Yes, it can change its exploration policy to harness a new energy source — shale gas. No Indian has paid attention to the dramatic emergence of shale gas in the US, which has produced a gas glut. This has slashed the US price of natural gas by 75% from its peak in mid-2008. India must learn from this.

    Shale is a common rock formation across the world. India has huge shale deposits across the Gangetic plain, Assam, Gujarat, Rajasthan, and many coastal areas. Gas has long been found in shale across the world, but its extraction has been viewed as uneconomic because of shale’s low permeability — gas does not flow easily through this rock. So, exploration for oil and gas has traditionally focused on limestone and sandstone, which have high permeability.

    However, in the 1990s a new drilling technology emerged. A tight shale deposit could be cracked open by injecting water into wells at high pressure. When the water injection stopped, the cracks closed again. But then engineers hit on the idea of pumping water mixed with sand.

    The sand kept cracks partially open when water injection stopped, increasing permeability and gas flow.

    A sedimentary rock deposit has a limited depth but very wide area (sometimes hundreds of square miles). Traditional vertical drilling into a deposit 20 metres deep can yield gas production from a zone of just 20 metres. But new techniques have facilitated horizontal drilling. This makes possible horizontal wells running hundreds of metres long through shale strata, greatly increasing the production zone of each well. Horizontal drilling plus sand cracking have revolutionized the economics of shale gas in the US, and made it a boom industry.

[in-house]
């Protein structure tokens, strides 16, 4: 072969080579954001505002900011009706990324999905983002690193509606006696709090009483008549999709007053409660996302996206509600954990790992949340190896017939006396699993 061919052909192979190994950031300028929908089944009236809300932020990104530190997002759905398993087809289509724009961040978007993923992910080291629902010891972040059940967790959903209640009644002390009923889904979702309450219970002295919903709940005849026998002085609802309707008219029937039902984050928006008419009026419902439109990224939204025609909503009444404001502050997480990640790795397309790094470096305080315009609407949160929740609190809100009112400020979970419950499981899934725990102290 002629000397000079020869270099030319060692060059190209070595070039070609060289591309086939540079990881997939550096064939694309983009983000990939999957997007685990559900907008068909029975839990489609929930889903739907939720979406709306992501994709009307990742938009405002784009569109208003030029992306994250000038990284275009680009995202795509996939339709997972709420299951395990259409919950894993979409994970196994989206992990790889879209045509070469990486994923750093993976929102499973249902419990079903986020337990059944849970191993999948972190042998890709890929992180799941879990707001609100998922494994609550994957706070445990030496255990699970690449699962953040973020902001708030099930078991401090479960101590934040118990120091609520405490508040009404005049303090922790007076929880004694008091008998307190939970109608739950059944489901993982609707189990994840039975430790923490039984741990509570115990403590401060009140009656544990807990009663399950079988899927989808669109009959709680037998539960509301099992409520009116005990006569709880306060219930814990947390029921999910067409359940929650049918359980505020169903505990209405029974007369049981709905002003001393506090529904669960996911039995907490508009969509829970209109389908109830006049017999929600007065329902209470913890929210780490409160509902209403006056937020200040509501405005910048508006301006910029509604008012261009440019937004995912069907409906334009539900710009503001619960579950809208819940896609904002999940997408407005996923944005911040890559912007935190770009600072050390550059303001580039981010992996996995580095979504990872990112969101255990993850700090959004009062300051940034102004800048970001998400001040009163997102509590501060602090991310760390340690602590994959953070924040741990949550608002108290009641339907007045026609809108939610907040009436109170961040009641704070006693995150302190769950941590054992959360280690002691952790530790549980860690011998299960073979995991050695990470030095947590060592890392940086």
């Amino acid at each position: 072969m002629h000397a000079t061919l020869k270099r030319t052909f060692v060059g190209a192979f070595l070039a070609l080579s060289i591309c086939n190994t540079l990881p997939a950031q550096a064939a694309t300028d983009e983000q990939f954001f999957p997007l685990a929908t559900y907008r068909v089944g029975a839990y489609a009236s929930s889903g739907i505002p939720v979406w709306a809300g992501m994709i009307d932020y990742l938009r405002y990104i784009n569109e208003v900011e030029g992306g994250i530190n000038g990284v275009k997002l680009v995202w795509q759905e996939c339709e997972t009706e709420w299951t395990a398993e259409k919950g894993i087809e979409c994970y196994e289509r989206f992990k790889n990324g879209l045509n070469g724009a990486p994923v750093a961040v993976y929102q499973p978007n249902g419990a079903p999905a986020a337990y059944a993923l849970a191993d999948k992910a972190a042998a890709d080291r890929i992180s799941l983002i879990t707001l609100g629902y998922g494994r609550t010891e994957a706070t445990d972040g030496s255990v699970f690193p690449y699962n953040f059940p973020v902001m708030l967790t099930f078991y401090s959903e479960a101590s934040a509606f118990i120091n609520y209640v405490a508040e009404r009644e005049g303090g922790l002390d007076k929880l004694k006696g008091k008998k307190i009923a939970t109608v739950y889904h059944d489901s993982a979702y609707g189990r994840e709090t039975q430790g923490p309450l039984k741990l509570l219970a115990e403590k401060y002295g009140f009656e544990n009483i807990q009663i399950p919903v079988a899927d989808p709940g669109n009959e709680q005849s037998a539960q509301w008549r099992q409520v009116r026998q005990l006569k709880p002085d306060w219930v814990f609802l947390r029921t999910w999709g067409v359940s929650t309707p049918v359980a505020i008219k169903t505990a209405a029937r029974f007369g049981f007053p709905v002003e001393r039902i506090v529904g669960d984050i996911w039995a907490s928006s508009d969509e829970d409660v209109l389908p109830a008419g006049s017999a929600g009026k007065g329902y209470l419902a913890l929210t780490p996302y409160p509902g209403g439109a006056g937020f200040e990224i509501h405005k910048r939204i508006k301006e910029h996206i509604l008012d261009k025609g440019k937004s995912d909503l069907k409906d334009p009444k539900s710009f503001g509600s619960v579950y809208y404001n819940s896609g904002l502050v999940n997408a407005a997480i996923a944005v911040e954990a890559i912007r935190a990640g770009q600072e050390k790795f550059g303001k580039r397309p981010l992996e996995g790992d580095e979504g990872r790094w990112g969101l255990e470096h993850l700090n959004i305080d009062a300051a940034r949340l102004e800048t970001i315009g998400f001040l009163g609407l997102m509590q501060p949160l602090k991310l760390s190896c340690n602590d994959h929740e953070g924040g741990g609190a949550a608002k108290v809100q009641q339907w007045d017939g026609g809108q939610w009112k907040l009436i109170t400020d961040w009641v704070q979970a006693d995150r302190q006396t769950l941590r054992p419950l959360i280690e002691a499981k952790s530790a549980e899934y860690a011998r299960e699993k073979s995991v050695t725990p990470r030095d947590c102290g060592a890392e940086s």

Huge shale deposits lie at shallow depths across the world, and can be explored at a tiny fraction of the hundreds of millions involved in deep offshore wells (as in the Krishna-Godavari basin). The low cost per well compensates for the low yield per well. The share of shale gas in the US gas production has moved up from zero to 8%. One single deposit, the Barnett Shale in Texas, produced 1.1 trillion cubic feet of gas in 2008, and other deposits (Bakken, Haynesville) could be as productive. Anadarko Petroleum is ramping up drilling in the relatively lowyielding Marcellus Shale (stretching hundreds of miles from West Virginia to New York), aiming to achieve a 10% rate of return at a gas price of $2.50/mm British Thermal Unit. This is well below the current US price of $3.70, and a fraction of the $13 in June 2008. It is also well below the $4.20 the government has fixed for KG basin gas, and is close to the $2.34 Anil Ambani is demanding. So, at least some shale gas deposits look entirely economic.